He stripped off his rain gear and put the life jacket back on, tightly securing it. He kissed her deeply, "Iíll be right back." She clung to him for a moment before he broke away. Nodding once to Jaap, he went out the door into the howling wind. Jaap looked heavenward as he struggled with the controls, "De god is u wakker? Wij konden een kleine hulp neer hier gebruiken." Catherine shot him a look, shaking her head uncomprehendingly. He smiled realizing he had spoken in Dutch. Looking upward again he translated, "Iím just asking him for a little help." Catherine too looked up. "Amen," she said softly.

Mari had been desperately trying to keep the stricken vessel in his spotlight, but the action of the waves made it appear like something in a strobe light. Herman tied a safety line around Vincentís waist, slapping him on the back when he was done. Vincent stood on the bow for a moment, glancing back at the wheelhouse and a terrified Catherine. She watched as he climbed over the railing and stood silhouetted in the beam of light. As the boat was lifted high on the crest of a wave he leaped, his powerful legs carrying him far from the boat as she crashed down into the trough. Catherine left the wheelhouse to stand amid ships holding onto the railing for dear life, watching the spot where Vincent had gone into the water. She held her breath, while the wind and rain pelted her, stinging her face, willing him to reappear. Herman had gone back to the aft spotlight and was scanning the water for him. Then suddenly they saw him as his head broke water and he swam toward the sailboat with powerful strokes. Herman kept the light on him as best he could while Mari kept his light on Vincentís goal. Catherine prayed, never taking her eyes off her husband as the rain and wind whipped around her.

As he entered the water he felt the tug of the life jacket pull him up to the surface, bobbing him like a cork. He took a deep breath and orienting himself on the capsized boat struck out swimming strongly. He still felt the life force of the people on the other side of the hull and he changed his course to come around the stern. He watched, as the waves tossed the boat up into the air, the rudder flapping wildly only to come crashing down again. He felt the drag of the lifeline and hoped that it was long enough to get around the battered boat. As he circled around he lost the light from the Rose and could see nothing in the pitch-blackness. He had to rely on his sense of the people and concentrated on that. He started encountering debris from the wreck and soon bumped into what he assumed was the mast. He followed it dragging himself hand over hand toward the body of the boat. He felt the torn rigging trying to wrap itself around his legs and he briefly thought of the story of Captains Courageous. He remembered the main character had gotten tangled in the rigging and had been pulled under to his death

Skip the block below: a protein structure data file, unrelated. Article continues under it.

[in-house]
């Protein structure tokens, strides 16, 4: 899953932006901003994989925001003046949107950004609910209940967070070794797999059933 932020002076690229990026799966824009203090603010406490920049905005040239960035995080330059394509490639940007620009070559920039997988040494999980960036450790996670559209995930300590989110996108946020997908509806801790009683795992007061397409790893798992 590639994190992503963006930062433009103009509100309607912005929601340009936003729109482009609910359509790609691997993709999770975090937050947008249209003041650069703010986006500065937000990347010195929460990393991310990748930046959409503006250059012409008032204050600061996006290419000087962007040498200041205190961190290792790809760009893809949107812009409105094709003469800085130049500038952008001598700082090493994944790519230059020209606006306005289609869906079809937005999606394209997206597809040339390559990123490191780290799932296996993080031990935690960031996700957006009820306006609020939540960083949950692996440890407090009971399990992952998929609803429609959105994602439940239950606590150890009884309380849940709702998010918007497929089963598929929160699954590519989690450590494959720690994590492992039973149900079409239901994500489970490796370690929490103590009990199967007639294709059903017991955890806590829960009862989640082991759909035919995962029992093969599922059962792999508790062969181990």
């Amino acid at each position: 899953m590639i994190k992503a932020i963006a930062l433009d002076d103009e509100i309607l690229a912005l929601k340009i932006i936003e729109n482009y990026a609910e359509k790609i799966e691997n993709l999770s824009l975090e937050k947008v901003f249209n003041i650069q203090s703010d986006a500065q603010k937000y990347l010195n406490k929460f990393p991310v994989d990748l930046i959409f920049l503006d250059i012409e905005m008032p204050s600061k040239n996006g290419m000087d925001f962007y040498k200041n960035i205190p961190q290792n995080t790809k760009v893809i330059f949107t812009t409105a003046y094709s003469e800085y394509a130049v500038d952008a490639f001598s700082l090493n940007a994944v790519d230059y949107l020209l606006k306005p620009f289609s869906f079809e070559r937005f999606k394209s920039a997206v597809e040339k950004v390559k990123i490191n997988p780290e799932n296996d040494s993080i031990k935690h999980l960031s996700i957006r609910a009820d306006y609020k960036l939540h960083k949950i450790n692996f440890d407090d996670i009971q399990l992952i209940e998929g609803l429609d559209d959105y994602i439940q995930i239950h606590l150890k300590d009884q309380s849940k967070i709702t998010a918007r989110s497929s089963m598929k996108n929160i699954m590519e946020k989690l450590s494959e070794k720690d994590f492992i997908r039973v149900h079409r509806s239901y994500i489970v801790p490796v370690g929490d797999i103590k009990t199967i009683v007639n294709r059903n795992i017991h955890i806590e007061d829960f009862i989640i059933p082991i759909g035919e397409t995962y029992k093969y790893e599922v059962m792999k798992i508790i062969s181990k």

He shook off the thought and continued down the mast feeling that he was nearing the survivors. A bolt of lightening flashed in the sky showing him two people lashed to the mast, the man looked unconscious and the woman after seeing him, fainted. Quickly he untied himself from the lifeline and threaded it through their life jackets. Then using his claws he tore through the rope holding them to the mast. He retied the end of the line around his waist and began swimming back to the Rose. The weight of the couple dragged on him and he could feel even his great strength begin to wane. He sent up a pray that he would last till he got them to safety. As he came round the hull, going back the way he had come, he saw the running lights of the Rose and Hermanís light going back and forth frantically searching for him. Catherine felt him nearing and pointed in his direction. Herman found him and kept the light on him as best he could.